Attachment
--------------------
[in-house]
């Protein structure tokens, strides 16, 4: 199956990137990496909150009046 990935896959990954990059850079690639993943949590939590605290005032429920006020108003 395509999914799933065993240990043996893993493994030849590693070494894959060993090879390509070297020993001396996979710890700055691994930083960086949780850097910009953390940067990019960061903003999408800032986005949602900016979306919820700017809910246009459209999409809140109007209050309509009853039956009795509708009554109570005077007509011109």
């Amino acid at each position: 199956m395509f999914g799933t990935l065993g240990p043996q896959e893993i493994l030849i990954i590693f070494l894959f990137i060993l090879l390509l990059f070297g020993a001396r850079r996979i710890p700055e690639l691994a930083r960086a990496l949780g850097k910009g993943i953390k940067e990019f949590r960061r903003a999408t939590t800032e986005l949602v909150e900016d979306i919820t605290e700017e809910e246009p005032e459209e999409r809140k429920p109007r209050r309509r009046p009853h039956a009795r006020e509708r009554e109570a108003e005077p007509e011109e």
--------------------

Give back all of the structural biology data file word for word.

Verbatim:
[in-house]
């Protein structure tokens, strides 16, 4: 199956990137990496909150009046 990935896959990954990059850079690639993943949590939590605290005032429920006020108003 395509999914799933065993240990043996893993493994030849590693070494894959060993090879390509070297020993001396996979710890700055691994930083960086949780850097910009953390940067990019960061903003999408800032986005949602900016979306919820700017809910246009459209999409809140109007209050309509009853039956009795509708009554109570005077007509011109």
């Amino acid at each position: 199956m395509f999914g799933t990935l065993g240990p043996q896959e893993i493994l030849i990954i590693f070494l894959f990137i060993l090879l390509l990059f070297g020993a001396r850079r996979i710890p700055e690639l691994a930083r960086a990496l949780g850097k910009g993943i953390k940067e990019f949590r960061r903003a999408t939590t800032e986005l949602v909150e900016d979306i919820t605290e700017e809910e246009p005032e459209e999409r809140k429920p109007r209050r309509r009046p009853h039956a009795r006020e509708r009554e109570a108003e005077p007509e011109e």